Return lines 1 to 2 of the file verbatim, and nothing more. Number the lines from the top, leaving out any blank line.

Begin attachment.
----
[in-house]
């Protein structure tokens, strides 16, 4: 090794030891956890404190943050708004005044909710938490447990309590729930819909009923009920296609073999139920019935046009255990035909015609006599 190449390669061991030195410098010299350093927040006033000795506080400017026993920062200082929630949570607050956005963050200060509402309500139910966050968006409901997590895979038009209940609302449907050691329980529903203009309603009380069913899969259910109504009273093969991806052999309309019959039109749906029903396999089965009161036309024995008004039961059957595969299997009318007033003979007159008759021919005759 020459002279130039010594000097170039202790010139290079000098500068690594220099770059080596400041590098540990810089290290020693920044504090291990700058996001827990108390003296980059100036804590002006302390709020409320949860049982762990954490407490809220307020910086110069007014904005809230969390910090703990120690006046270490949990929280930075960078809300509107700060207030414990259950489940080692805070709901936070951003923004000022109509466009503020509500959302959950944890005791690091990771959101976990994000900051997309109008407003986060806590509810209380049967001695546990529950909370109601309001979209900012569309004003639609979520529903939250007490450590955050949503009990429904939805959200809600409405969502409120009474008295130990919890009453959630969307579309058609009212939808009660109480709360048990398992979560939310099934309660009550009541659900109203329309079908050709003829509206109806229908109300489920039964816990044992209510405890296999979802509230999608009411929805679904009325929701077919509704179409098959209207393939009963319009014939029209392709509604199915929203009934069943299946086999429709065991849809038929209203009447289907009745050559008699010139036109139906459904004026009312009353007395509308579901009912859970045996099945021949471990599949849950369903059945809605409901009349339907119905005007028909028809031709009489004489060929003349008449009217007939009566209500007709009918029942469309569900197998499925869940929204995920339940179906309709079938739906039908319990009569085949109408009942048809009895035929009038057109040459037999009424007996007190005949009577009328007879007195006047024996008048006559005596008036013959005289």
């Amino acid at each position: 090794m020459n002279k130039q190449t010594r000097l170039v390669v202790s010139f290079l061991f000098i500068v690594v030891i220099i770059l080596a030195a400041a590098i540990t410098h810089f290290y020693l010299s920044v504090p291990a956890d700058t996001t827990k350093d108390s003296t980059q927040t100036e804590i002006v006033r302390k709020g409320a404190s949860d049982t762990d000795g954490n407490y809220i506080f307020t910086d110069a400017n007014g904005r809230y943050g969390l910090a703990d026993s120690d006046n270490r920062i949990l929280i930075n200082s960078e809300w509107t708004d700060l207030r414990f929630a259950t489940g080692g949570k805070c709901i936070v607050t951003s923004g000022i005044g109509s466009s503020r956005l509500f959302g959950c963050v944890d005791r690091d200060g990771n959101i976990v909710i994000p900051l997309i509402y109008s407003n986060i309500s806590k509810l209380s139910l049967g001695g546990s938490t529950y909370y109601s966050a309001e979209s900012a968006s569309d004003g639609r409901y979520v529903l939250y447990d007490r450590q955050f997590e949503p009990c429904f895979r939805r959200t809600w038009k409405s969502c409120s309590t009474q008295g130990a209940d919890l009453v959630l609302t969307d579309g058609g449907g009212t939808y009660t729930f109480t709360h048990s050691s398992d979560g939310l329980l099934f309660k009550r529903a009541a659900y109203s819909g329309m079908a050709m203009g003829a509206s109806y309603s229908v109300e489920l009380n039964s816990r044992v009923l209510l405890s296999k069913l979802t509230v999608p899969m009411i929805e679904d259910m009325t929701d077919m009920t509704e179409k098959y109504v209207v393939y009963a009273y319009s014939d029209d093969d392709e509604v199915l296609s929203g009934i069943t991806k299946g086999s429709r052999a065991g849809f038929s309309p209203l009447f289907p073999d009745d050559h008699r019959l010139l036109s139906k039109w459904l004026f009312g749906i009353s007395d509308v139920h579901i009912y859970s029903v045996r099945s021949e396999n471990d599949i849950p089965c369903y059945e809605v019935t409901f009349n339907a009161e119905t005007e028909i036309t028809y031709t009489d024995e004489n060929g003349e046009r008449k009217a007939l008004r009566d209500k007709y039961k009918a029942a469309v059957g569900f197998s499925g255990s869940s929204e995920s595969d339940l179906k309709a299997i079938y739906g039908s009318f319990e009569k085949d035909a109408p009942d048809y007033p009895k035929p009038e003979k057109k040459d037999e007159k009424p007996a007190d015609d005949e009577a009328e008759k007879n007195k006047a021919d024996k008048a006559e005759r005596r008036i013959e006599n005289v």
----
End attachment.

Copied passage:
[in-house]
């Protein structure tokens, strides 16, 4: 090794030891956890404190943050708004005044909710938490447990309590729930819909009923009920296609073999139920019935046009255990035909015609006599 190449390669061991030195410098010299350093927040006033000795506080400017026993920062200082929630949570607050956005963050200060509402309500139910966050968006409901997590895979038009209940609302449907050691329980529903203009309603009380069913899969259910109504009273093969991806052999309309019959039109749906029903396999089965009161036309024995008004039961059957595969299997009318007033003979007159008759021919005759 020459002279130039010594000097170039202790010139290079000098500068690594220099770059080596400041590098540990810089290290020693920044504090291990700058996001827990108390003296980059100036804590002006302390709020409320949860049982762990954490407490809220307020910086110069007014904005809230969390910090703990120690006046270490949990929280930075960078809300509107700060207030414990259950489940080692805070709901936070951003923004000022109509466009503020509500959302959950944890005791690091990771959101976990994000900051997309109008407003986060806590509810209380049967001695546990529950909370109601309001979209900012569309004003639609979520529903939250007490450590955050949503009990429904939805959200809600409405969502409120009474008295130990919890009453959630969307579309058609009212939808009660109480709360048990398992979560939310099934309660009550009541659900109203329309079908050709003829509206109806229908109300489920039964816990044992209510405890296999979802509230999608009411929805679904009325929701077919509704179409098959209207393939009963319009014939029209392709509604199915929203009934069943299946086999429709065991849809038929209203009447289907009745050559008699010139036109139906459904004026009312009353007395509308579901009912859970045996099945021949471990599949849950369903059945809605409901009349339907119905005007028909028809031709009489004489060929003349008449009217007939009566209500007709009918029942469309569900197998499925869940929204995920339940179906309709079938739906039908319990009569085949109408009942048809009895035929009038057109040459037999009424007996007190005949009577009328007879007195006047024996008048006559005596008036013959005289």